WomensLaw no es solamente para mujeres. Servimos y apoyamos a todos/as los/as sobrevivientes no importa su sexo o género.

Importante: Algunas cortes están atendiendo las audiencias de forma virtual debido a COVID. Vea las Cortes y el COVID-19.

Información Legal: Idaho

Restraining Orders

Ver Todo
30 de octubre de 2020

What is a protection order against malicious harassment, stalking, and telephone harassment (harassment protection order)?

A protection order against malicious harassment, stalking, and telephone harassment (harassment protection order) is a civil court order that offers protection to victims of harassment and stalking (and/or their children) regardless of whether you have a specific relationship with the abuser.1 The petition must be filed within 90 days of when the stalking or harassment took place.2

1 I.C. § 18-7907(1),(2)
2 I.C. § 18-7907(4)

What is the legal definition of stalking in Idaho?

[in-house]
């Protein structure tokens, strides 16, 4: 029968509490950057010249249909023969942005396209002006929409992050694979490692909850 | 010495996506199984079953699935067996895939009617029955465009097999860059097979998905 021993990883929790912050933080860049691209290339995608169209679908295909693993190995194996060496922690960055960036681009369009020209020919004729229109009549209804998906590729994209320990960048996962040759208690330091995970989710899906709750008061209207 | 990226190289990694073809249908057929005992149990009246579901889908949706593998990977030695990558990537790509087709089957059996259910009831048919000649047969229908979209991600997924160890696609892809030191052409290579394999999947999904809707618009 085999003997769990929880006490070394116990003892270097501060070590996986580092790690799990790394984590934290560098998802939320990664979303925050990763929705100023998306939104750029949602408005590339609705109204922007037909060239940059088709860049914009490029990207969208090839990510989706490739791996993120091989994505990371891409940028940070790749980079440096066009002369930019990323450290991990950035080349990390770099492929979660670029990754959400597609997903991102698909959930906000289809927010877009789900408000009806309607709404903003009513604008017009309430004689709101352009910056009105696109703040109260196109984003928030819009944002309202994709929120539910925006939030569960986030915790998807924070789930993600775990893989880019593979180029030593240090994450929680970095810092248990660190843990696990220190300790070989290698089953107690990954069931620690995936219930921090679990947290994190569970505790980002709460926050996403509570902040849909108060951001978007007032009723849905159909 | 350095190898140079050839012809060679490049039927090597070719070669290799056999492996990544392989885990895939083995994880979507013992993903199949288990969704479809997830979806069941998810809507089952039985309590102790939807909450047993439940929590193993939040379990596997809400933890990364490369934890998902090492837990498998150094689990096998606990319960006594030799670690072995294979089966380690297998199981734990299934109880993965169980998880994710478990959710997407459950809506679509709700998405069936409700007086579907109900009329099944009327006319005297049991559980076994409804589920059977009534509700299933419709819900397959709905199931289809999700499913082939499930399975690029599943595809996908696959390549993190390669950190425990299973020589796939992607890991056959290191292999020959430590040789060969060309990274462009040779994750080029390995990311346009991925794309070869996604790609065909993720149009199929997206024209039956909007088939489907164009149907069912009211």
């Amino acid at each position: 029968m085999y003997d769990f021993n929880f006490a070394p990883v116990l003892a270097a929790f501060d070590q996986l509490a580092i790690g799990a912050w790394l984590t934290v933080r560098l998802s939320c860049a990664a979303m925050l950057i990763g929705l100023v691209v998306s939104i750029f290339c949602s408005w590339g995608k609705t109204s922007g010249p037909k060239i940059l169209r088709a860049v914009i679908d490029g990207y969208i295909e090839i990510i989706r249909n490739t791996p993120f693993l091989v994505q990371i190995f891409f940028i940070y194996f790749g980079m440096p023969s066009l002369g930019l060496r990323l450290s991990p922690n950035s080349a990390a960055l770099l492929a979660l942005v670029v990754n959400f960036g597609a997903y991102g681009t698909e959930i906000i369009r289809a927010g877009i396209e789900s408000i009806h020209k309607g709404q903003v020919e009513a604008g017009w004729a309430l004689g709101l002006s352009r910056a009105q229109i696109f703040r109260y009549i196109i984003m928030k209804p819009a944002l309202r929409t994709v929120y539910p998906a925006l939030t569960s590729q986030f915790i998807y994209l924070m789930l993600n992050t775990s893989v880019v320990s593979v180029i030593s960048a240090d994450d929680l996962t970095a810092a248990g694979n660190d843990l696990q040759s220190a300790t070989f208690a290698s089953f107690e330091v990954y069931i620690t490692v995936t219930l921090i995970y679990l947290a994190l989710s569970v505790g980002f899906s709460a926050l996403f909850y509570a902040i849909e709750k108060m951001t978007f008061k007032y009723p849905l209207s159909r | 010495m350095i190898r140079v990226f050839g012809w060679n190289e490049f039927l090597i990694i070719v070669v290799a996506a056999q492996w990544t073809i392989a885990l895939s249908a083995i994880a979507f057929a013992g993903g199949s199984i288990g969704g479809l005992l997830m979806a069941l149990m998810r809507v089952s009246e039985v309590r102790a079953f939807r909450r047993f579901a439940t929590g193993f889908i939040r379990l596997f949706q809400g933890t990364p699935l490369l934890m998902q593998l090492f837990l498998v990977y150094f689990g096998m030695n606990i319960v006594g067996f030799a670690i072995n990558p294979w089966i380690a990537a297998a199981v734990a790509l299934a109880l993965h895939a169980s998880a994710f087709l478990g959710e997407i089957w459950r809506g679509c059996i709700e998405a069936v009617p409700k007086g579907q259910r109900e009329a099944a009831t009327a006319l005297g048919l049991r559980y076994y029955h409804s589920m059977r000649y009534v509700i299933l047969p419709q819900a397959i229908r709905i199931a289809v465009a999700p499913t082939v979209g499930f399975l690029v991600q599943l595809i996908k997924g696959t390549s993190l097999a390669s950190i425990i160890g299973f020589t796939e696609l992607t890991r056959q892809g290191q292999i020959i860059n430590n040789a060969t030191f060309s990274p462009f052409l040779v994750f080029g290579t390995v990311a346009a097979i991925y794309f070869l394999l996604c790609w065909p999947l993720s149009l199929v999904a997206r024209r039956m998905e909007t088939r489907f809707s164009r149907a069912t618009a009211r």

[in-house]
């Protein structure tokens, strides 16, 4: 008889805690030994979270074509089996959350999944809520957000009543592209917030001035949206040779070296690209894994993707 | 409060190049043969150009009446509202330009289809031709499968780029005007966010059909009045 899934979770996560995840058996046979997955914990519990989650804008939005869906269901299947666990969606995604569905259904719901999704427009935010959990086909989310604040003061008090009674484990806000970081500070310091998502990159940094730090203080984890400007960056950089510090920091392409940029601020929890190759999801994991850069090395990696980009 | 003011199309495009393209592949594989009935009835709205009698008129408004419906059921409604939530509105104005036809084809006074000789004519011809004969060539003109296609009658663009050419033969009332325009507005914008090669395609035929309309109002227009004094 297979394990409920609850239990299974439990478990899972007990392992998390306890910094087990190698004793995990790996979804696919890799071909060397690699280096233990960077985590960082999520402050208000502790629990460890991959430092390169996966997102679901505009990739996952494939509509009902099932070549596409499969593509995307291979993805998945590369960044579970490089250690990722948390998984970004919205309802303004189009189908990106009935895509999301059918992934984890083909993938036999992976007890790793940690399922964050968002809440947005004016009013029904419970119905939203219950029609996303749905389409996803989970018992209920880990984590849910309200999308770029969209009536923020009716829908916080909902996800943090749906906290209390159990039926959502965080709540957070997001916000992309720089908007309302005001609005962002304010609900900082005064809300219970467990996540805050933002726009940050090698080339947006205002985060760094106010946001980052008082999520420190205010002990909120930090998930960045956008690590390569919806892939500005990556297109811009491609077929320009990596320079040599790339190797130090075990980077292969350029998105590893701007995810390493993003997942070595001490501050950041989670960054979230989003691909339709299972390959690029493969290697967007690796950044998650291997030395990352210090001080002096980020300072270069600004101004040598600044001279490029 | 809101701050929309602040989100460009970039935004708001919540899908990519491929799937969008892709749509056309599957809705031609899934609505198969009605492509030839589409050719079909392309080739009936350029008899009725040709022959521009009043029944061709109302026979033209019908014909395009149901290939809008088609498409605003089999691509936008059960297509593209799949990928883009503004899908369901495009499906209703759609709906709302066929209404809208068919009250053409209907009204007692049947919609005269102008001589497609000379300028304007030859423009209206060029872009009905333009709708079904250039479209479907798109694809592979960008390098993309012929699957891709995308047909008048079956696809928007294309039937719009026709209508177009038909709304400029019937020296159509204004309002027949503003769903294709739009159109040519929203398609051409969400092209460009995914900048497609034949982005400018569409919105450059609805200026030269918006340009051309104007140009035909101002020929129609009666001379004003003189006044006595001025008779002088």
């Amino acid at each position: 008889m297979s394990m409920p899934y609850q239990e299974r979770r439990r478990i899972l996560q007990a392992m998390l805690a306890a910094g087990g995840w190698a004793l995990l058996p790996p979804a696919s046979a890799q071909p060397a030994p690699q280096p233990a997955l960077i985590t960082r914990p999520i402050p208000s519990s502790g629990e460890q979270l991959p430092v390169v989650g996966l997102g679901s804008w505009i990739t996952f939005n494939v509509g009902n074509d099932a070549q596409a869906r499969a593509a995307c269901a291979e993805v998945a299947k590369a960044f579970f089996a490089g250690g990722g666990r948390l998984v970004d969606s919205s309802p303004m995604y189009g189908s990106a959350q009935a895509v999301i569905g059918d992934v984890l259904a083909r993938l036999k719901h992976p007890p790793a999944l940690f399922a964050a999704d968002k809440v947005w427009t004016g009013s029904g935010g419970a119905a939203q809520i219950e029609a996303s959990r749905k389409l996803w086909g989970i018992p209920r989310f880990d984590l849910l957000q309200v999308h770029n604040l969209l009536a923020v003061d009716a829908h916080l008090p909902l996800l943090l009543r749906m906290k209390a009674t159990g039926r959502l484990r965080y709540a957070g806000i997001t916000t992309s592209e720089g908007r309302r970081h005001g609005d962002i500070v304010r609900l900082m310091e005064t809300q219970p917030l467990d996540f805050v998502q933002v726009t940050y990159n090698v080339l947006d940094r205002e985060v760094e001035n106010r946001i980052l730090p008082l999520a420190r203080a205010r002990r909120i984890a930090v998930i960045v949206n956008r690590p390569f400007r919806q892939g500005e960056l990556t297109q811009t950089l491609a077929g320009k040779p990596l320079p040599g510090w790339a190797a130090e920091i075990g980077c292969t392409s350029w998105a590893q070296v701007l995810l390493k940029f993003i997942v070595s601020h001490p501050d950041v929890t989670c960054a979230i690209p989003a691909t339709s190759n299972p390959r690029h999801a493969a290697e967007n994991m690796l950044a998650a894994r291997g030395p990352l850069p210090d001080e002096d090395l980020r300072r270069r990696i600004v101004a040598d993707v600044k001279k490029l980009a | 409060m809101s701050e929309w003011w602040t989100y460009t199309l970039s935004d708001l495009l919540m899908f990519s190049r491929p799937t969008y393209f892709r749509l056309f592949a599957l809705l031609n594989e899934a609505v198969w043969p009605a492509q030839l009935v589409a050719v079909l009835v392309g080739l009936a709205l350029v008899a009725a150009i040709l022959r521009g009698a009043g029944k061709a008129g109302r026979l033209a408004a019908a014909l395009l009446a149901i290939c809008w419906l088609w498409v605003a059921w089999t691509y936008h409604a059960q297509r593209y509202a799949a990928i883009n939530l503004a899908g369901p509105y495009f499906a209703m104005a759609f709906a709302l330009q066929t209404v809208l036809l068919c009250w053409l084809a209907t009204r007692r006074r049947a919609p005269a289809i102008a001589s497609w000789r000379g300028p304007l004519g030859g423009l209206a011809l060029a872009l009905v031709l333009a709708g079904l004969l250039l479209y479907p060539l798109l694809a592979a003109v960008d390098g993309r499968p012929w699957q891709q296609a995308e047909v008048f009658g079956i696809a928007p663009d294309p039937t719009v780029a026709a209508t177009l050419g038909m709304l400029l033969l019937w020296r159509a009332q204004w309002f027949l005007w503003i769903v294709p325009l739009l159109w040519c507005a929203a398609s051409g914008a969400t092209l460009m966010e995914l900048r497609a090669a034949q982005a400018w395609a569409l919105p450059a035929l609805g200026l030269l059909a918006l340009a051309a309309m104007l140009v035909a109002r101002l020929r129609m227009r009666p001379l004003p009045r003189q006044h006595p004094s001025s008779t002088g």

Stalking is when an abuser intentionally and maliciously engages in a “course of conduct” that:

  • seriously alarms, annoys, or harasses you (and would cause a “reasonable person” to feel substantial emotional distress). or
  • would cause a “reasonable person” to be in fear of his/her own death or physical injury or in fear of a family or household member’s death or physical injury.1

A “course of conduct” means that the abuser has repeatedly made “nonconsensual contact” with you or your family or household members.2 In other words, the contact began or continued without your consent, went beyond the scope of any contact that you did consent to, or it happened even though you specifically asked that s/he not contact you or stop contacting you (if at first you were OK with it). Some examples of “nonconsensual contact” include, but are not limited to:

  • following you or maintaining surveillance (electronic or otherwise) on you;
  • contacting you in a public place or on private property;